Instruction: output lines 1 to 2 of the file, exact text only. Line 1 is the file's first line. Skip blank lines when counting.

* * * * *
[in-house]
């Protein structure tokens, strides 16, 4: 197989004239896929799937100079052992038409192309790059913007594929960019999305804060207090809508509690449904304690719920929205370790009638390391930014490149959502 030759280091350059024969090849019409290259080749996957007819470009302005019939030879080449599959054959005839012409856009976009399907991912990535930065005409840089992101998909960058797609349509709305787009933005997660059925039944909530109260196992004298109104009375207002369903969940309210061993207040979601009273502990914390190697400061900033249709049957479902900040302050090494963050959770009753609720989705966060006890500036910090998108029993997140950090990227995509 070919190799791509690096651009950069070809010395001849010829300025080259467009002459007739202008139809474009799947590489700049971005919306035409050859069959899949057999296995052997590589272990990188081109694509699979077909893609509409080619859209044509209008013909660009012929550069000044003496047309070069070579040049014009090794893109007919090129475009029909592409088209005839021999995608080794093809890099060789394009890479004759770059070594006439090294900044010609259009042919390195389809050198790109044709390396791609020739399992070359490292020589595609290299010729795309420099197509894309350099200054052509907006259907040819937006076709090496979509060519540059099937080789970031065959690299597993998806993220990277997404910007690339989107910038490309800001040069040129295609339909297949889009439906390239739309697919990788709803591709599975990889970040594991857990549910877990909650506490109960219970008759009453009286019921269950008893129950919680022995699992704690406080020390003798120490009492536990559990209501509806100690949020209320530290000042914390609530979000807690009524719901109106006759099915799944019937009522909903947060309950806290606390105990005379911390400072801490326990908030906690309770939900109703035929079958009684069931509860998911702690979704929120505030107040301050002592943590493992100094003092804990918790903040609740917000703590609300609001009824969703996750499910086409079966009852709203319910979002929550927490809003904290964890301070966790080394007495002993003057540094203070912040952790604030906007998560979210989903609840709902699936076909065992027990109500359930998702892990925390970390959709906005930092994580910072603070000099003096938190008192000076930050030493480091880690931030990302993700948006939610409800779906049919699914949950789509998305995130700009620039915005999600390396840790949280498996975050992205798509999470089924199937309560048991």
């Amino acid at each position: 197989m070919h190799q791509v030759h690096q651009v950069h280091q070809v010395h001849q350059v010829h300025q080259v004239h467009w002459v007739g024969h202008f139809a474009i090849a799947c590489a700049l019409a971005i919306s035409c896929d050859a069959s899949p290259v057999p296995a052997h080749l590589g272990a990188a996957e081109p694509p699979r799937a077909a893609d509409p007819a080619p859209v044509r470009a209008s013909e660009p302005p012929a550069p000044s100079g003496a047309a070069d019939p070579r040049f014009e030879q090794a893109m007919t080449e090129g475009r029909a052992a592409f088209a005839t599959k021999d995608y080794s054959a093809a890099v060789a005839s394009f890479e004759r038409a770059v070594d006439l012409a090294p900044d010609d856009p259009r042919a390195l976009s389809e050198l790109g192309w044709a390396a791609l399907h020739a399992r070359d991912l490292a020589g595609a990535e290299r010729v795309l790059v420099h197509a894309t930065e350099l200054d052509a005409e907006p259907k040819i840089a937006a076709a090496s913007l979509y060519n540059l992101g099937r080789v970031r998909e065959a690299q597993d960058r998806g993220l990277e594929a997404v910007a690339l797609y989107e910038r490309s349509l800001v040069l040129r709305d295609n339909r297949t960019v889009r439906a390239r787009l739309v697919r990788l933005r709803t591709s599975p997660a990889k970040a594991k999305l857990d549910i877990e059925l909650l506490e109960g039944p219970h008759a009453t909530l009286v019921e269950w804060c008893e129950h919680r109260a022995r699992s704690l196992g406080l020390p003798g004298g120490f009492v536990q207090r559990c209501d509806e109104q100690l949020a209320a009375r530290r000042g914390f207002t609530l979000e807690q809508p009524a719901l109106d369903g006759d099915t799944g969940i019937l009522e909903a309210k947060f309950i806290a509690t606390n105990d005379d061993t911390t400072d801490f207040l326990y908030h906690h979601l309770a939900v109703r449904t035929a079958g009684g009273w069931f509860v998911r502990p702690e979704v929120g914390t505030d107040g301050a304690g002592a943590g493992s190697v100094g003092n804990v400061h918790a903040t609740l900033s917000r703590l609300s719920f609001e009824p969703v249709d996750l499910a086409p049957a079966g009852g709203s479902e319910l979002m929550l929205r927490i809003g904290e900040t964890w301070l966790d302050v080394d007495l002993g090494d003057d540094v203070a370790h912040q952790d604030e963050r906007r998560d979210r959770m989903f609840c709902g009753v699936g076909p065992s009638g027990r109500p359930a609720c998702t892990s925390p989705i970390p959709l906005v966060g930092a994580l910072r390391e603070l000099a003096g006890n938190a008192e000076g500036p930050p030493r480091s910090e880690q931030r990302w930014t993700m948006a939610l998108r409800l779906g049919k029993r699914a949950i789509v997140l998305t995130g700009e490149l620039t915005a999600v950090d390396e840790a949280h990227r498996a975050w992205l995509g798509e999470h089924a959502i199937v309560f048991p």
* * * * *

[in-house]
């Protein structure tokens, strides 16, 4: 197989004239896929799937100079052992038409192309790059913007594929960019999305804060207090809508509690449904304690719920929205370790009638390391930014490149959502 030759280091350059024969090849019409290259080749996957007819470009302005019939030879080449599959054959005839012409856009976009399907991912990535930065005409840089992101998909960058797609349509709305787009933005997660059925039944909530109260196992004298109104009375207002369903969940309210061993207040979601009273502990914390190697400061900033249709049957479902900040302050090494963050959770009753609720989705966060006890500036910090998108029993997140950090990227995509 070919190799791509690096651009950069070809010395001849010829300025080259467009002459007739202008139809474009799947590489700049971005919306035409050859069959899949057999296995052997590589272990990188081109694509699979077909893609509409080619859209044509209008013909660009012929550069000044003496047309070069070579040049014009090794893109007919090129475009029909592409088209005839021999995608080794093809890099060789394009890479004759770059070594006439090294900044010609259009042919390195389809050198790109044709390396791609020739399992070359490292020589595609290299010729795309420099197509894309350099200054052509907006259907040819937006076709090496979509060519540059099937080789970031065959690299597993998806993220990277997404910007690339989107910038490309800001040069040129295609339909297949889009439906390239739309697919990788709803591709599975990889970040594991857990549910877990909650506490109960219970008759009453009286019921269950008893129950919680022995699992704690406080020390003798120490009492536990559990209501509806100690949020209320530290000042914390609530979000807690009524719901109106006759099915799944019937009522909903947060309950806290606390105990005379911390400072801490326990908030906690309770939900109703035929079958009684069931509860998911702690979704929120505030107040301050002592943590493992100094003092804990918790903040609740917000703590609300609001009824969703996750499910086409079966009852709203319910979002929550927490809003904290964890301070966790080394007495002993003057540094203070912040952790604030906007998560979210989903609840709902699936076909065992027990109500359930998702892990925390970390959709906005930092994580910072603070000099003096938190008192000076930050030493480091880690931030990302993700948006939610409800779906049919699914949950789509998305995130700009620039915005999600390396840790949280498996975050992205798509999470089924199937309560048991």